Law School for Free for Veterans
Understanding Military Benefits for Law Students
If you’ve ever served our country in the armed forces, you’ve earned not only our admiration and respect, but also the opportunity to attend the nation’s top law schools at a fraction of the cost.
I truly enjoy working with my military clients and seeing how the law schools appreciate their leadership and judgment. Recently one of my former clients at Georgetown Law forwarded me a link that breaks down the cost of every T50 law school for veterans. It factors in the GI Bill and Yellow Ribbon Program and shows available housing stipends. It even gets updated annually by a group of veterans! I am really excited about this resource and happy to share it with my blog readers.
Most people know the story of the original GI Bill. It was signed into law by President Roosevelt in 1944 to give returning veterans access to low-interest mortgages and tuition grants. It quickly led to a massive influx of veteran students, and in 1947 veterans accounted for nearly half of college admissions. The bill was most recently updated in 2008 to cover more educational expenses, provide a living allowance, and offer transferability to spouses and kids. But still, it covers only in-state tuition at public schools.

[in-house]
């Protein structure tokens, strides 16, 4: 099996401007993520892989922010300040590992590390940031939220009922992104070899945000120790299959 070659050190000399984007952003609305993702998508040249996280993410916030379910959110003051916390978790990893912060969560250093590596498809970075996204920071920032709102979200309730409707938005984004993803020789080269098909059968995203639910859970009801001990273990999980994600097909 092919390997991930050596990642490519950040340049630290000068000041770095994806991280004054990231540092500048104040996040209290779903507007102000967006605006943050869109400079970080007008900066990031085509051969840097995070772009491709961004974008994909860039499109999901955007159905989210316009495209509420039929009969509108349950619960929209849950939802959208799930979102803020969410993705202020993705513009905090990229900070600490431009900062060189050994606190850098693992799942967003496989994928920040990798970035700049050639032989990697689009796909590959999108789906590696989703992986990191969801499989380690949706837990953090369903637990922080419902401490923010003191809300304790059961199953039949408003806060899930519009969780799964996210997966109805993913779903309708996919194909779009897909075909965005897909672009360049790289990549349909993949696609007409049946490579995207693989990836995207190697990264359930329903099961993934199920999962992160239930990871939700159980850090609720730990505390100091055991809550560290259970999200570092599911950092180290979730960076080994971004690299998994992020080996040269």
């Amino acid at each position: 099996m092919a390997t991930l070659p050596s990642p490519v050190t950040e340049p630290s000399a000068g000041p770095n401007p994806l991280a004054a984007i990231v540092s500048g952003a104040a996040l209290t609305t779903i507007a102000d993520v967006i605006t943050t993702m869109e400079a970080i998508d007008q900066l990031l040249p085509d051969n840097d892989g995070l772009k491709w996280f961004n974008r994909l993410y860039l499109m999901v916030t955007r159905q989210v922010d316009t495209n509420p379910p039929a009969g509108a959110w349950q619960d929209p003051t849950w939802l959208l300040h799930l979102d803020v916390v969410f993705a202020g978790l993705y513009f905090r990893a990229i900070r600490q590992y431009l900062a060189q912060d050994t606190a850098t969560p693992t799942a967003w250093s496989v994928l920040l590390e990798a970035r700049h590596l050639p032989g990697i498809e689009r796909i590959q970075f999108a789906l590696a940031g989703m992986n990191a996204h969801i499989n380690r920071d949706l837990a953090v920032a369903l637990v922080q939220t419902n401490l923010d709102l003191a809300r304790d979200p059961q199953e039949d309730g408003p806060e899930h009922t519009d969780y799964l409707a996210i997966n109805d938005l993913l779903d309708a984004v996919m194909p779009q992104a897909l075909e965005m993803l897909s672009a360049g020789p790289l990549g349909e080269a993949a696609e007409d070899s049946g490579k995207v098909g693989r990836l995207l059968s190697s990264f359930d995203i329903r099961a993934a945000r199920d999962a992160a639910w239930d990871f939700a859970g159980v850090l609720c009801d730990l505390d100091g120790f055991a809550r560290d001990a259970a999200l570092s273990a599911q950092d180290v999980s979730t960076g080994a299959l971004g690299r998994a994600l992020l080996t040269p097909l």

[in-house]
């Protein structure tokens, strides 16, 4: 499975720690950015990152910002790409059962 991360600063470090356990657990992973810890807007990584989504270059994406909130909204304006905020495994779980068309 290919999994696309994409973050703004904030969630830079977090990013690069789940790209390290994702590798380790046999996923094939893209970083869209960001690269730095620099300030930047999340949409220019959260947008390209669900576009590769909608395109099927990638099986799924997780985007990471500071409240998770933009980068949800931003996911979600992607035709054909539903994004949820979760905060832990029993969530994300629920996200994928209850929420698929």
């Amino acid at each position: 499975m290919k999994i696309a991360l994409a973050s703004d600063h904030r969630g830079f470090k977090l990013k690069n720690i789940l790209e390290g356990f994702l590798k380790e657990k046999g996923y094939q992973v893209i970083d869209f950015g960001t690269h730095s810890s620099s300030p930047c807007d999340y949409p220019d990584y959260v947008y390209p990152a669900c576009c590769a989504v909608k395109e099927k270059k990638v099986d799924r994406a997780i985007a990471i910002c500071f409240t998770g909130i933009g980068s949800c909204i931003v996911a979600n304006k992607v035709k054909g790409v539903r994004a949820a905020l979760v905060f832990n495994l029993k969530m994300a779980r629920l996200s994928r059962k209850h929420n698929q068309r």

The Yellow Ribbon Program fills the void. It enables veterans to attend private schools and graduate programs—like law school—that cost more than the state-tuition cap. How? The VA agrees to match veterans-only scholarships at participating institutions dollar-for-dollar, up to the full cost of tuition. Some schools limit the number of students it will grant money, but many do not.
Between the benefits of the GI Bill and Yellow Ribbon Program, over 30 of the T50 law schools—including Stanford, Notre Dame, and Duke—are essentially tuition free. Numerous others have tuition under than $10,000 per year. This knowledge can be valuable even at schools without the biggest tuition breaks. The former client who sent me this link, for example, used the fact that most T14 schools are tuition-free for veterans to negotiate scholarship money from GULC, even though he was an ED acceptance and below their medians.